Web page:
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The impact of a child death on marital adjustment

  • Najman, Jake M.
  • Vance, John C.
  • Boyle, Fran
  • Embleton, Gary
  • Foster, Bill
  • Thearle, John
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    One continuing concern in the sociological and psychological literature has been with the mental health consequences of stressful life events. Occasionally such stressful events have been linked to other outcomes such as deterioration in the extent or quality of the relationship between a cohabiting (usually married) couple. This paper takes data from a longitudinal study of parents of an infant who has died (due to a Stillbirth, Neonatal Death or Sudden Infant Death), to determine whether the relationship between the parents is adversely affected. The follow-up data is available 2 months and 6-8 months after the infant death. The results indicate there is an increased marital break-up rate for parents whose infant has died. Further, shortly after the death there is evidence of a deterioration of the quality of the marital relationship between the partners whose relationship has remained intact. Both these consequences of an infant death are unlikely to be due to chance, but their magnitude is relatively modest. At the 6 month follow-up, there is evidence of a deterioration in the quality of the relationship for those partners whose infant survived, such that at 6 months there are no longer any marital adjustment differences between parents experiencing an infant death and parents whose infant survived.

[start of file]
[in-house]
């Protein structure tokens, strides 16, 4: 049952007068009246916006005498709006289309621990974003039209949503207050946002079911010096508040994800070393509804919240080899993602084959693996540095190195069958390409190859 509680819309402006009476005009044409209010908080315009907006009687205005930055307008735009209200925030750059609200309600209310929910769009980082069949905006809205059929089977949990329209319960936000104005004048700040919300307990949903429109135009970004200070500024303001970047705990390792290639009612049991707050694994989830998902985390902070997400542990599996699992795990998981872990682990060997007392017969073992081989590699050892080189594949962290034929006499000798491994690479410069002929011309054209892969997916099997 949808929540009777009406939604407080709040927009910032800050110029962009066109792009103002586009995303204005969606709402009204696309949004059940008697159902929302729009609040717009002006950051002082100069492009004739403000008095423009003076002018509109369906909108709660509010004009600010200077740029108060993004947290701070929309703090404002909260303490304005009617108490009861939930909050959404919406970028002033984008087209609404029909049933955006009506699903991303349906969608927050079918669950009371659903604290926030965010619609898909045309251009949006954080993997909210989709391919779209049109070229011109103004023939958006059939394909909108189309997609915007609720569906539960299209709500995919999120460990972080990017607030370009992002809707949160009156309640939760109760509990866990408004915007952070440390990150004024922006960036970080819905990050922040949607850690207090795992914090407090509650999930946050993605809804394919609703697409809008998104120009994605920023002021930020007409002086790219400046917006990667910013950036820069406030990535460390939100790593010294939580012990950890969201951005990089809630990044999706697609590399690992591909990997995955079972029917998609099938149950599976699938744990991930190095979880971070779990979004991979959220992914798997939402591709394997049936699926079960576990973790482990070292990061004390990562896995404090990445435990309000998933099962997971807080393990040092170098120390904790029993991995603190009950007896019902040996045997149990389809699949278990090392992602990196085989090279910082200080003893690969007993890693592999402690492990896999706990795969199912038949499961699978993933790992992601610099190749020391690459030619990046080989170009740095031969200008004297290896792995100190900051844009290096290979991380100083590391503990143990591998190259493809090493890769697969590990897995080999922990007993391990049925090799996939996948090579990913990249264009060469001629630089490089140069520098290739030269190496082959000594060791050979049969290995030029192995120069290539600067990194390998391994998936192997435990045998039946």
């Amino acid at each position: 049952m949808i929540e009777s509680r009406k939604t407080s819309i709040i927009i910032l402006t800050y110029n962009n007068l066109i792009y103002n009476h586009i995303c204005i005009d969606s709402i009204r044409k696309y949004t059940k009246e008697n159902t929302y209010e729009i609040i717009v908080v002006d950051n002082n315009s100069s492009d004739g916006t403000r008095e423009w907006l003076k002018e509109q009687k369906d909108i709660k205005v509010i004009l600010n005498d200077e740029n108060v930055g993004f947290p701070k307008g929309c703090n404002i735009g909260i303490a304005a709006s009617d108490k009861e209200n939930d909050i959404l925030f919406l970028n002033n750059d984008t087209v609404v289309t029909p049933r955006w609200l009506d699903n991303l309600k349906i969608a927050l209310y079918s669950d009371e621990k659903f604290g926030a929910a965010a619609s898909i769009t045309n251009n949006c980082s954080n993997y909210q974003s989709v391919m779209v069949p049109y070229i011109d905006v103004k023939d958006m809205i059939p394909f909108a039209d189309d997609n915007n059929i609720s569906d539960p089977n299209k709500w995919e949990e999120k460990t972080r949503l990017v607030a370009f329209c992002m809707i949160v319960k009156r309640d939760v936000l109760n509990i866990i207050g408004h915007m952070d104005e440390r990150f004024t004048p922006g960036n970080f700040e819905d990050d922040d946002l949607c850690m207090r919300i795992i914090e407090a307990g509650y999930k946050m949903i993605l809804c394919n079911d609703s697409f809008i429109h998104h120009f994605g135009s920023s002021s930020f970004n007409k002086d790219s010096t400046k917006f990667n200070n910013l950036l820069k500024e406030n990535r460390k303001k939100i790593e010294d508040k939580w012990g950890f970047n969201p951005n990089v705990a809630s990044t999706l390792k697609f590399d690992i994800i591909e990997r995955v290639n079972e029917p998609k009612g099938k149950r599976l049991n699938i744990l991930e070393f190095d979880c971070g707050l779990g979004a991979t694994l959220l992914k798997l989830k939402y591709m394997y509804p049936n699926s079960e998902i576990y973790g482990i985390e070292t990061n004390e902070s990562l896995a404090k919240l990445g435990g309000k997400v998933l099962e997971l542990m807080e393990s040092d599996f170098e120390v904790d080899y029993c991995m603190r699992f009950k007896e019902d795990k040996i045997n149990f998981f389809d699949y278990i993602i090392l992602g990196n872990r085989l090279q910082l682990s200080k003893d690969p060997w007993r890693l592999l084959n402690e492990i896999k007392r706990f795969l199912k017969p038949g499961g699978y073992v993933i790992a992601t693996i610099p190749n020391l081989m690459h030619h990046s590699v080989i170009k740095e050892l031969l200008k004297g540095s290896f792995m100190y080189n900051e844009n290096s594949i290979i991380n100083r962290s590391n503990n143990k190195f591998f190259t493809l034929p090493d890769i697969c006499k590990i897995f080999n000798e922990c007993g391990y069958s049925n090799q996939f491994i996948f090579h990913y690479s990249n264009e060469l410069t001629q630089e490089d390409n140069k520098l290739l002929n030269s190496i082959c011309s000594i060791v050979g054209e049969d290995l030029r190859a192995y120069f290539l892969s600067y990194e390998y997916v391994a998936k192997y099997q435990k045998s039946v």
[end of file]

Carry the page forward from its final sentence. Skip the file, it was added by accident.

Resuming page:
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    Article provided by Elsevier in its journal Social Science & Medicine.

    Volume (Year): 37 (1993)
    Issue (Month): 8 (October)
    Pages: 1005-1010

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    Handle: RePEc:eee:socmed:v:37:y:1993:i:8:p:1005-1010
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